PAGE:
A few months back I got to hear Wanda Coleman do an impromptu guest feature at Muddy Waters in the Mission. She only read three poems but in those three poems she embodied something that many poetry students in the audience were seeking- the Voice.
Normally when I mention a poet’s Voice I go by my own personal definition of “If I cover the byline to this poem, I would still know who wrote it.” Voice speaks to tempo and rhythms, points of origin and departure, and common themes. I can think of a lot of master and emerging poets who fit well into this category. They write into a personal form that never becomes a bland or sterile form(ula) and from this they develop their own Style which becomes the Voice when the body takes that written word and channels it out into the world.
Coleman decided to start the reading at her origin point in writing- the Watts Riot of ’65. She tells the audience that sometime after the Riots, she decided to take a writing class with Budd Schulberg at 103rd Street but instead of taking the class she makes a turn somewhere along the path and that this then leads to that. What exactly “this” and “that” are is left unclear as Coleman goes into her first poem “Letter to My Older Sister.”
With lines like “I give her my name,” “have I lived you well,” and “you had mom’s hair/I have Dad’s hair;” I wonder who is this older sister? Is she missing, did she pass early, is she a metaphor for Coleman’s non-writer self? The poet herself can not even finish the letter as she is “demanded elsewhere.”
That elsewhere brings us to first love (Outside My Sphere), fast love (I Remember Romance), and poetic crush love (Neruda, A Few Quiet Hours). Forgive me if the titles are a bit off, Coleman is so ON when it comes to her poetry reading that you never really know when the poem begins and end. Halfway through the first poem, Coleman delivers an aside that comments directly on the poem but the voice never loses its rhythm or punch.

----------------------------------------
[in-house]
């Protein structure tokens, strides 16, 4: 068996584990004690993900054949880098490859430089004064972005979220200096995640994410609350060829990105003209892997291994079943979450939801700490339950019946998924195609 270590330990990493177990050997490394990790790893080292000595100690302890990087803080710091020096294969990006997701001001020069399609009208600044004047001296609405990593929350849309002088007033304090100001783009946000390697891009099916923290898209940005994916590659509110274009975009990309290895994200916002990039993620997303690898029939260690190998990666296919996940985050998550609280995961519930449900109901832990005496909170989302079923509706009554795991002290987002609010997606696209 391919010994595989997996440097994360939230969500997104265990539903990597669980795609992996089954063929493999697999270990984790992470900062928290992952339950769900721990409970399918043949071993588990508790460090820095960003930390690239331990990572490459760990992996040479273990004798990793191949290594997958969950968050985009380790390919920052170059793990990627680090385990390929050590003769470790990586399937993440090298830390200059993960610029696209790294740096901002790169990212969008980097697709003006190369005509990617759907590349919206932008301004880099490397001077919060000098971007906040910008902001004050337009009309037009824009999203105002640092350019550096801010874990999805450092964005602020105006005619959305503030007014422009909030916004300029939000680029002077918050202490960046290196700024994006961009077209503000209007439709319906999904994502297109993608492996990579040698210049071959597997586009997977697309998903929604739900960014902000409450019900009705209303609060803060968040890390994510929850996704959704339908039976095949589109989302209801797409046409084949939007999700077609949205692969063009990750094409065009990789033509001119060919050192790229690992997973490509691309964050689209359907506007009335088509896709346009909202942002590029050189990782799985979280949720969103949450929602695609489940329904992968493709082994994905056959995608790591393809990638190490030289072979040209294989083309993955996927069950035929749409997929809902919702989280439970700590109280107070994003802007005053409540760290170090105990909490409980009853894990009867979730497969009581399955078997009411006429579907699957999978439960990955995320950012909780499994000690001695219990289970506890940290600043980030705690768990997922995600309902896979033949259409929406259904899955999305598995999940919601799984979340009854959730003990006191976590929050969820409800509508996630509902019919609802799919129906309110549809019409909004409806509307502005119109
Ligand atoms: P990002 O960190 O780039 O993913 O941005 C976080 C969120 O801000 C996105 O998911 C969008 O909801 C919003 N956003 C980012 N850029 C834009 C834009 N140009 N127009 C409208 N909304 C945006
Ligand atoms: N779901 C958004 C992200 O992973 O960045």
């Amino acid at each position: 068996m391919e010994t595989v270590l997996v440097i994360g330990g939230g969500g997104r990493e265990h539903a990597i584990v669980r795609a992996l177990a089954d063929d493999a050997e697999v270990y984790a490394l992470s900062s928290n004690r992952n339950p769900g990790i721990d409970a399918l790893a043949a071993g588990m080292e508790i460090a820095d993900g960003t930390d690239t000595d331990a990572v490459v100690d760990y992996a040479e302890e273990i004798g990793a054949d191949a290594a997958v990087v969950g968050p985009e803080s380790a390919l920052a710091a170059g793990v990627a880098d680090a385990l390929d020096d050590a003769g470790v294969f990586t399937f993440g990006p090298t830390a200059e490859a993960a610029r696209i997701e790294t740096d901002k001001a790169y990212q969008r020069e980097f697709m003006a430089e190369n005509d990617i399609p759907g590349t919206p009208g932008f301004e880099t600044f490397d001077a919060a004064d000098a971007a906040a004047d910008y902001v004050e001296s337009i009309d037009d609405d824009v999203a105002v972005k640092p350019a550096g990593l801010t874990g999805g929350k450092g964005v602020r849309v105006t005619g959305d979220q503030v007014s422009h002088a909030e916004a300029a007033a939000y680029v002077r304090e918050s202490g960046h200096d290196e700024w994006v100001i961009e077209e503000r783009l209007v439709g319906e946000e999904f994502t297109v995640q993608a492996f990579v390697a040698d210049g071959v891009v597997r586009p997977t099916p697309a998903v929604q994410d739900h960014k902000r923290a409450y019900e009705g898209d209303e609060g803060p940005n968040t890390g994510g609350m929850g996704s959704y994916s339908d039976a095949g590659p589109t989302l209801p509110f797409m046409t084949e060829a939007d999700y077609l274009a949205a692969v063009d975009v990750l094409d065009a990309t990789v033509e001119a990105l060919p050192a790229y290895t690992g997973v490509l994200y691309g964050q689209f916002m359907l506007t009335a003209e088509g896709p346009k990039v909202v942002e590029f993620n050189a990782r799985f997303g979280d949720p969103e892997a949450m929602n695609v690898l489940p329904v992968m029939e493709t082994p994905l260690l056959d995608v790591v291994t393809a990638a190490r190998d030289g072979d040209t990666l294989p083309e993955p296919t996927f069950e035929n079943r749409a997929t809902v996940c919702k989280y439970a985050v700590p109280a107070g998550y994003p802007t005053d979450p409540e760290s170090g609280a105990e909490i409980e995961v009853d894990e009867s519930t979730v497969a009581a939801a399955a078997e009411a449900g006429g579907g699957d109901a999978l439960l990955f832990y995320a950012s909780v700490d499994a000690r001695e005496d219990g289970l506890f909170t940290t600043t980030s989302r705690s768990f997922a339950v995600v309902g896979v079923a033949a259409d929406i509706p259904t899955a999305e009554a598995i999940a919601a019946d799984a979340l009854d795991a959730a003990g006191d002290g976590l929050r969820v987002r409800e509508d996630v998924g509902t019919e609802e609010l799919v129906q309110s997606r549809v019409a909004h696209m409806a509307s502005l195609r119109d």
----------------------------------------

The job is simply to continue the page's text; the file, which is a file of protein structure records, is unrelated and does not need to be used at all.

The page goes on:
This unwavering voice comes at us full blast in a short but direct poem that not only personifies various negative emotions (pain, fear, etc.) but gives them jazz instruments and puts them to play their tunes. “What to do?/Whatever’s cool.” Even if that cool leads us right into human tragedy.
The meeting of voice and tragedy occurs again in “Boy Wounded One Sunday Morning” where Coleman’s speaker is so distraught over the senselessness of a random drive-by’s 10 year-old victim, a child who is not her child, but the speaker shares such grief she actually becomes the victim’s mother both as the speaker and in her reading of the work. With poems and performances like this I always wonder if the poet is going just a little too far. Is this direct performance with extra lilt that isn’t indicated on the page too much? Should a writer be faulted for having a big voice that can carry a proper note? I wonder all these things and then see Coleman, at one point in her reading, turning her body slightly away from the crowd and showing us a glimpse of the text she is reading. I see a writer showing us that the word is there, she has put it down, how it’s read is a personal choice and this writer has decided to read it with every tool she has at her disposal.
Coleman passes on some of her experiences as a writer through the work itself, offering opinions on common themes (“as for tropejacking, don’t’ be a victim”), writing oneself out of circumstance (“so by sending these letters, I escape”), and the fantastic (“the squirrels have eaten the plumber”).
Coleman closes with two new poems (New Sh*t!) one in the musical voice of “Coltrane” where Coleman seeks to evoke the fabled composer not just in text and meter but in actual spirit as well. “A good jazz poem resurrects,” says Coleman.
The last poem is a love poem paying tribute to poetry impresario Bob Holman and acclaimed painter Elizabeth Murray. Murray recently passed away adding a bittersweet aura to this poem that still comes at us all “blood and reason” mixed with “rude kisses” celebrating the “lavish with the ravish.”
Coleman was gracious and open in the post reading Q&A, speaking in detail about her upbringing, ethnic past, dealings with LA police, how Larry Hagman messed up her play for the sake of his own career, revision and the fugue. For me, I was very interested in how she challenges her students to take a single subject and write it into poetry, fiction, essay and play form at the same time. I also got to ask her about the “Retro Rogue Anthology” section in her book Mecurochrome. This one section is 58 poems written after 50 or so poets. Some of it is homage, some of it is was to do better than the original, is how I remember her response. Coleman comments that some poets don’t have a “lock” on their language and that she can come into those openings and “cop their licks” to take over the language. Coleman did say that the only poet she couldn’t cover was Sylvia Plath. She had a Plath cover all done and ready but went and deleted it at the end.
This all goes and debunks the idea of voice I started this reading review with, as Coleman says she doesn’t rely on any singular voice or form but instead is a “Style of Styles.”